He was born Augustus Aiken, is sometimes identified as Rice Aiken, and suffers the frequent misspelling of his name as "Aitkin" in a variety of scholarly jazz documents, including one of the biographies of his longtime boss, Louis Armstrong. There are discographies that list Gus Aiken and Gus Aitkin side by side, as if one ran in the door of the recording studio while the other was outside having a smoke. He was one of a group of musicians who as young men came out of the band of the New York City Jenkins Orphanage, not all of whom were actually orphans. He was professionally cutting records and playing live dates by the time he was 17 years old.
One of his first important connections was the songwriter and pianist Perry Bradford, who wisely predicted a market for African American music as far back as 1919, although for a long time he had very little luck convincing any record companies to back him. Finally, the good folks at OKeh became interested in Bradford's idea. Aiken was in on some of the very first test sessions, backing classic blues singer Mamie Smith, a star of the musical revue Maid of Harlem. After a few tries, Bradford and the label came up with a smash hit that wound up selling more than two million copies, prompting most other record companies to follow suit and resulting in mucho recording dates for the players such as Aiken who had been in on the idea from the start. With Smith, the trumpeter recorded such numbers as the overheated "Got to Cool My Doggies Now" and the profound "It's Right Here for You (If You Don't Get It Ain't No Fault o' Mine)." Of course, there were many blues numbers, most of which were identified with "blues" in the title, such as "Wish That I Could But I Can't Forgive You Blues" and "You Can Have Him, I Don't Want Him, Didn't Love Him Anyhow Blues."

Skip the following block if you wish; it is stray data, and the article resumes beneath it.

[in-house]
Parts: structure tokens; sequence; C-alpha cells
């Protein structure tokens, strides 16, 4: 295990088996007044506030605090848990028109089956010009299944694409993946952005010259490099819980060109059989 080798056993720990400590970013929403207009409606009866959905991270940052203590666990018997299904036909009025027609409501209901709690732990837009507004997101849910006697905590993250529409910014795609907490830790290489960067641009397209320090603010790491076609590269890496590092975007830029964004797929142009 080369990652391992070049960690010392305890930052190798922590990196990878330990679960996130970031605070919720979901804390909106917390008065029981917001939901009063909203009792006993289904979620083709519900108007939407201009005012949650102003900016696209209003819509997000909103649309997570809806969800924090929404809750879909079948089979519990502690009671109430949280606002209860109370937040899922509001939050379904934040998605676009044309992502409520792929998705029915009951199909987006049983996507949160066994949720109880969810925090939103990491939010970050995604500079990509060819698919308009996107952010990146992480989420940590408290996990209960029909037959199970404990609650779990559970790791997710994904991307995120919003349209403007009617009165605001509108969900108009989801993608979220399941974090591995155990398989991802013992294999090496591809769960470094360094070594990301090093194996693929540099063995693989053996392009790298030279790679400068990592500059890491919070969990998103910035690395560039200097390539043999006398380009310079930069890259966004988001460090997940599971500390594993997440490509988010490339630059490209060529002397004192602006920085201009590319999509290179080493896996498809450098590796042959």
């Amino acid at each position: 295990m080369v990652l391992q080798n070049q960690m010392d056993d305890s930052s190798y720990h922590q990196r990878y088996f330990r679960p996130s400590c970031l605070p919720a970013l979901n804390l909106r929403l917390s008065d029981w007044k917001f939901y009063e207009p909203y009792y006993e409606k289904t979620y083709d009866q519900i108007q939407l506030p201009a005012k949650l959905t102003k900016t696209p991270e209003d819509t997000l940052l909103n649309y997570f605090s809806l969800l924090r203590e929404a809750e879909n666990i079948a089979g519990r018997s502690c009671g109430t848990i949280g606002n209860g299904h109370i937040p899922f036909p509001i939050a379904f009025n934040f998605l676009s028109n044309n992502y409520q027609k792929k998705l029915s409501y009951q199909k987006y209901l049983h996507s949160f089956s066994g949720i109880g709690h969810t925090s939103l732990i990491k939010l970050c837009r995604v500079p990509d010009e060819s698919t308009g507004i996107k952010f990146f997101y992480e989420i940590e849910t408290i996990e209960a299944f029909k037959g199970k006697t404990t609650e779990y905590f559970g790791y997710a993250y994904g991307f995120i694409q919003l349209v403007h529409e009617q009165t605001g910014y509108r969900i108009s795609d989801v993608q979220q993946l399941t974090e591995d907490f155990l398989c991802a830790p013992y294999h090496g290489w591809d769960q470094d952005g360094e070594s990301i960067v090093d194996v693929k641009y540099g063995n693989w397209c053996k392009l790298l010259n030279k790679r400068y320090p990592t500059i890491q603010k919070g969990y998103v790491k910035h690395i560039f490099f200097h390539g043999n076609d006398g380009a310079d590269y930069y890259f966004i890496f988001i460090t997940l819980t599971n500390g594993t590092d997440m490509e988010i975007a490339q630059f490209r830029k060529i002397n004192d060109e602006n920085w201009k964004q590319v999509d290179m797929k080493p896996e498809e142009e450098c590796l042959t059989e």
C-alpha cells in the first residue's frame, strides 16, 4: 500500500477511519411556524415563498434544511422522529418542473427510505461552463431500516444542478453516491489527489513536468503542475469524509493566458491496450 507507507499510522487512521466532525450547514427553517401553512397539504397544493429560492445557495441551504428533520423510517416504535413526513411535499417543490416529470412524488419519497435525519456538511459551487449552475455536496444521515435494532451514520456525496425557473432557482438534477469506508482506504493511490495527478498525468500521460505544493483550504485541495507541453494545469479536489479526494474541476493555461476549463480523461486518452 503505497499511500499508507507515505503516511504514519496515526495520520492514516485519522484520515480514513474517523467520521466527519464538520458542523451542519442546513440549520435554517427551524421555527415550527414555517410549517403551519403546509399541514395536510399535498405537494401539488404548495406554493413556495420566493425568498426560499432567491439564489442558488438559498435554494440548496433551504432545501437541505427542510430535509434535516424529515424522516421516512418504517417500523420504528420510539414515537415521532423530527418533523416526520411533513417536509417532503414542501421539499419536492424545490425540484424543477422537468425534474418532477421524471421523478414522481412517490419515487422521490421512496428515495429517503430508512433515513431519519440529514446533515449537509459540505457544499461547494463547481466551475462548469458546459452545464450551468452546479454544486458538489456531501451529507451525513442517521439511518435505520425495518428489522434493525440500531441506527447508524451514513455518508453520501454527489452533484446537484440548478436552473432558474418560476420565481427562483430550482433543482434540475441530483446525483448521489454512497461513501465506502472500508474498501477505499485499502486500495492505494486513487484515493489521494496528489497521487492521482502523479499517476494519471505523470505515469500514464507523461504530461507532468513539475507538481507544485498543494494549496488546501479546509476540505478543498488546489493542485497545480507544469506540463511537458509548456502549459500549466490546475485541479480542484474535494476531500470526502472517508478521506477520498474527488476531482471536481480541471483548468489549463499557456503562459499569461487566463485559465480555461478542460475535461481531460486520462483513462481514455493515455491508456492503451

One song even had blues in the title twice, setting some kind of record for misery: "Sighin' Around With the Blues Blues." Through the mid-'20s, Aiken blew his horn on blues records by singers such as Mary Jackson, the festive Eliza Christmas Lee, the flowery Daisy Martin , Lavinia Turner, Louise Vant, Essie Whitman, Lena Wilson, the deep Ethel Waters, and of course more singers named Smith, such as Clara Smith and Cindy Smith. By the mid-'20s, songwriter and producer Bradford was cutting his own sides, tapping Aiken as one of the trumpeters at most of the sessions. The phrankly phony phenomenon of phonetically philling in phrases with "ph" was not phirst phiddled with by Phish: Aiken played in Perry Bradford's Jazz Phools way back in 1925, with Satchmo on the session. It was an early meeting for Aiken and the great New Orleans trumpeter and Armstrong turned out to be an important connection.